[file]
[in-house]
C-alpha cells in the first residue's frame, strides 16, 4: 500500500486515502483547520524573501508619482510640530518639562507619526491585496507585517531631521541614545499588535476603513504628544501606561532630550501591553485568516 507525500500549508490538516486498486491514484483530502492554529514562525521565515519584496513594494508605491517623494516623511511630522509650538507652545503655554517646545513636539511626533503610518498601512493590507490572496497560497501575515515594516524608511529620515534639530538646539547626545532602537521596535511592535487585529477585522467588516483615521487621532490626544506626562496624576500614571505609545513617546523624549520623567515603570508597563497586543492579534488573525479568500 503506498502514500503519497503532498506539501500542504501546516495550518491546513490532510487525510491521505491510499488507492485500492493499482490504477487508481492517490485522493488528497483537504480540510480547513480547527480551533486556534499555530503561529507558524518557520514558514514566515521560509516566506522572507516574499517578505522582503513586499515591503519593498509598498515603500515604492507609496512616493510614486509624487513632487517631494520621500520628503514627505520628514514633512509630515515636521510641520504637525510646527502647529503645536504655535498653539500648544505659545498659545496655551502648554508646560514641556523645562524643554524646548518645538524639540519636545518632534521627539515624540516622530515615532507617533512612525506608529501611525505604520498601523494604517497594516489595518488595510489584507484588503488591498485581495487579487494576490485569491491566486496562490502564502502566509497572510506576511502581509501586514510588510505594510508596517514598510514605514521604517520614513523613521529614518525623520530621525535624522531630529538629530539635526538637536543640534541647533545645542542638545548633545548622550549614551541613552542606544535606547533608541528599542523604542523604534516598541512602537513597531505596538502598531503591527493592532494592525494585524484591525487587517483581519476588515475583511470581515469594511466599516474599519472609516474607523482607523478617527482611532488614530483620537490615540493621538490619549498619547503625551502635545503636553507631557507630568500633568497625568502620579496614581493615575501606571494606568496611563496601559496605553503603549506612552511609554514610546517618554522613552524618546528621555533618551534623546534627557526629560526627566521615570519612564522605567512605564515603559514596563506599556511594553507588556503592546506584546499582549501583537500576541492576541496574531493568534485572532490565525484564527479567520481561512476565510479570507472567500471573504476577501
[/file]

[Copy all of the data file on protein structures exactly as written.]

[in-house]
C-alpha cells in the first residue's frame, strides 16, 4: 500500500486515502483547520524573501508619482510640530518639562507619526491585496507585517531631521541614545499588535476603513504628544501606561532630550501591553485568516 507525500500549508490538516486498486491514484483530502492554529514562525521565515519584496513594494508605491517623494516623511511630522509650538507652545503655554517646545513636539511626533503610518498601512493590507490572496497560497501575515515594516524608511529620515534639530538646539547626545532602537521596535511592535487585529477585522467588516483615521487621532490626544506626562496624576500614571505609545513617546523624549520623567515603570508597563497586543492579534488573525479568500 503506498502514500503519497503532498506539501500542504501546516495550518491546513490532510487525510491521505491510499488507492485500492493499482490504477487508481492517490485522493488528497483537504480540510480547513480547527480551533486556534499555530503561529507558524518557520514558514514566515521560509516566506522572507516574499517578505522582503513586499515591503519593498509598498515603500515604492507609496512616493510614486509624487513632487517631494520621500520628503514627505520628514514633512509630515515636521510641520504637525510646527502647529503645536504655535498653539500648544505659545498659545496655551502648554508646560514641556523645562524643554524646548518645538524639540519636545518632534521627539515624540516622530515615532507617533512612525506608529501611525505604520498601523494604517497594516489595518488595510489584507484588503488591498485581495487579487494576490485569491491566486496562490502564502502566509497572510506576511502581509501586514510588510505594510508596517514598510514605514521604517520614513523613521529614518525623520530621525535624522531630529538629530539635526538637536543640534541647533545645542542638545548633545548622550549614551541613552542606544535606547533608541528599542523604542523604534516598541512602537513597531505596538502598531503591527493592532494592525494585524484591525487587517483581519476588515475583511470581515469594511466599516474599519472609516474607523482607523478617527482611532488614530483620537490615540493621538490619549498619547503625551502635545503636553507631557507630568500633568497625568502620579496614581493615575501606571494606568496611563496601559496605553503603549506612552511609554514610546517618554522613552524618546528621555533618551534623546534627557526629560526627566521615570519612564522605567512605564515603559514596563506599556511594553507588556503592546506584546499582549501583537500576541492576541496574531493568534485572532490565525484564527479567520481561512476565510479570507472567500471573504476577501